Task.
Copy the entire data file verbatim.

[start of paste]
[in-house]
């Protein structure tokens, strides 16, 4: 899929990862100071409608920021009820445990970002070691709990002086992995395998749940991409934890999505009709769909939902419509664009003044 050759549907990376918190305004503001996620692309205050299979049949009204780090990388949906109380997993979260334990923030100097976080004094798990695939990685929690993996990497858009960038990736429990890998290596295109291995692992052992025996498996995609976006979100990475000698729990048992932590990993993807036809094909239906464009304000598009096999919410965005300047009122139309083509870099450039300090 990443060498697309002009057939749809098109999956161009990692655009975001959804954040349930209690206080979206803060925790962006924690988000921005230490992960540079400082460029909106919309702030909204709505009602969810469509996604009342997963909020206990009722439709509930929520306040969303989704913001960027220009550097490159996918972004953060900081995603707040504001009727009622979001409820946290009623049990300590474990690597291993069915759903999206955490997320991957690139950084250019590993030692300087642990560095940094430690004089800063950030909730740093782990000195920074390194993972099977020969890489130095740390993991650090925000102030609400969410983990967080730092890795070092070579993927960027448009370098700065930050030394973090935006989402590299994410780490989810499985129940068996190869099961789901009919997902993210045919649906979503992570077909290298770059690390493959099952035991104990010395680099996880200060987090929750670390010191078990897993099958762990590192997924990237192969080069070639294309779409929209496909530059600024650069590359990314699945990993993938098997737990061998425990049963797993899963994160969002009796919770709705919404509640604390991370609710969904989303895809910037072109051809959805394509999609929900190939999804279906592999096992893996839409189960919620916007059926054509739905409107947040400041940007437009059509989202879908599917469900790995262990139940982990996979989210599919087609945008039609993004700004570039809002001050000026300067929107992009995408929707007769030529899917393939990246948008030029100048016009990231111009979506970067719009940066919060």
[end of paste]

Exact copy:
[in-house]
């Protein structure tokens, strides 16, 4: 899929990862100071409608920021009820445990970002070691709990002086992995395998749940991409934890999505009709769909939902419509664009003044 050759549907990376918190305004503001996620692309205050299979049949009204780090990388949906109380997993979260334990923030100097976080004094798990695939990685929690993996990497858009960038990736429990890998290596295109291995692992052992025996498996995609976006979100990475000698729990048992932590990993993807036809094909239906464009304000598009096999919410965005300047009122139309083509870099450039300090 990443060498697309002009057939749809098109999956161009990692655009975001959804954040349930209690206080979206803060925790962006924690988000921005230490992960540079400082460029909106919309702030909204709505009602969810469509996604009342997963909020206990009722439709509930929520306040969303989704913001960027220009550097490159996918972004953060900081995603707040504001009727009622979001409820946290009623049990300590474990690597291993069915759903999206955490997320991957690139950084250019590993030692300087642990560095940094430690004089800063950030909730740093782990000195920074390194993972099977020969890489130095740390993991650090925000102030609400969410983990967080730092890795070092070579993927960027448009370098700065930050030394973090935006989402590299994410780490989810499985129940068996190869099961789901009919997902993210045919649906979503992570077909290298770059690390493959099952035991104990010395680099996880200060987090929750670390010191078990897993099958762990590192997924990237192969080069070639294309779409929209496909530059600024650069590359990314699945990993993938098997737990061998425990049963797993899963994160969002009796919770709705919404509640604390991370609710969904989303895809910037072109051809959805394509999609929900190939999804279906592999096992893996839409189960919620916007059926054509739905409107947040400041940007437009059509989202879908599917469900790995262990139940982990996979989210599919087609945008039609993004700004570039809002001050000026300067929107992009995408929707007769030529899917393939990246948008030029100048016009990231111009979506970067719009940066919060």